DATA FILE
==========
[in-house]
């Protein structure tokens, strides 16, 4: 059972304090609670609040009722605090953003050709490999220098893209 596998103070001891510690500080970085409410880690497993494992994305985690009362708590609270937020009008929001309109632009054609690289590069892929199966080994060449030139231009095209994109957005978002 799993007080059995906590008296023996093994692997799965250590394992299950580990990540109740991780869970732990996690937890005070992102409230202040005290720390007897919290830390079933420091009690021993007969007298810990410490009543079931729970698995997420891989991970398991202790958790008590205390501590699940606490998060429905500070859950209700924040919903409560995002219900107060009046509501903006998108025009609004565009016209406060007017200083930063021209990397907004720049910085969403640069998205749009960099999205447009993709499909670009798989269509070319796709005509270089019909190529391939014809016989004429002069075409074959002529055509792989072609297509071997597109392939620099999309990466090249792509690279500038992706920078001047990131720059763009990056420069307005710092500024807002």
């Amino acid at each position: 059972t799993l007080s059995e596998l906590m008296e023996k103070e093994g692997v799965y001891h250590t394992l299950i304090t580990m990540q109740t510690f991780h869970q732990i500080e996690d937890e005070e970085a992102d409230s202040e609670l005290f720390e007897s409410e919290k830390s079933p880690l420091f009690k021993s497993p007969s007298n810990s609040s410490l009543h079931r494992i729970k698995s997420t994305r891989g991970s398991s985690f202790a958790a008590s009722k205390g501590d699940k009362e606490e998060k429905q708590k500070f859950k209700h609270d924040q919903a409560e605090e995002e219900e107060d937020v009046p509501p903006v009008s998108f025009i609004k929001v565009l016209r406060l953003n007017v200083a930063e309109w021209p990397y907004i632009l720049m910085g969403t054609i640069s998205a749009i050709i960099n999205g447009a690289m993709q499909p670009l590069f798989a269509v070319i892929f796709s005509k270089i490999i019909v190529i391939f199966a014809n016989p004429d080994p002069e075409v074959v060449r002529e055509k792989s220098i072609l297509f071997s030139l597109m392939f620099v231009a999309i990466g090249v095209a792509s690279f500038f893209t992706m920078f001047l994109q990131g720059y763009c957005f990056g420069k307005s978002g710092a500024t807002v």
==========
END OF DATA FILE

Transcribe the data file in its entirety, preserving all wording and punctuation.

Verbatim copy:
[in-house]
């Protein structure tokens, strides 16, 4: 059972304090609670609040009722605090953003050709490999220098893209 596998103070001891510690500080970085409410880690497993494992994305985690009362708590609270937020009008929001309109632009054609690289590069892929199966080994060449030139231009095209994109957005978002 799993007080059995906590008296023996093994692997799965250590394992299950580990990540109740991780869970732990996690937890005070992102409230202040005290720390007897919290830390079933420091009690021993007969007298810990410490009543079931729970698995997420891989991970398991202790958790008590205390501590699940606490998060429905500070859950209700924040919903409560995002219900107060009046509501903006998108025009609004565009016209406060007017200083930063021209990397907004720049910085969403640069998205749009960099999205447009993709499909670009798989269509070319796709005509270089019909190529391939014809016989004429002069075409074959002529055509792989072609297509071997597109392939620099999309990466090249792509690279500038992706920078001047990131720059763009990056420069307005710092500024807002």
């Amino acid at each position: 059972t799993l007080s059995e596998l906590m008296e023996k103070e093994g692997v799965y001891h250590t394992l299950i304090t580990m990540q109740t510690f991780h869970q732990i500080e996690d937890e005070e970085a992102d409230s202040e609670l005290f720390e007897s409410e919290k830390s079933p880690l420091f009690k021993s497993p007969s007298n810990s609040s410490l009543h079931r494992i729970k698995s997420t994305r891989g991970s398991s985690f202790a958790a008590s009722k205390g501590d699940k009362e606490e998060k429905q708590k500070f859950k209700h609270d924040q919903a409560e605090e995002e219900e107060d937020v009046p509501p903006v009008s998108f025009i609004k929001v565009l016209r406060l953003n007017v200083a930063e309109w021209p990397y907004i632009l720049m910085g969403t054609i640069s998205a749009i050709i960099n999205g447009a690289m993709q499909p670009l590069f798989a269509v070319i892929f796709s005509k270089i490999i019909v190529i391939f199966a014809n016989p004429d080994p002069e075409v074959v060449r002529e055509k792989s220098i072609l297509f071997s030139l597109m392939f620099v231009a999309i990466g090249v095209a792509s690279f500038f893209t992706m920078f001047l994109q990131g720059y763009c957005f990056g420069k307005s978002g710092a500024t807002v």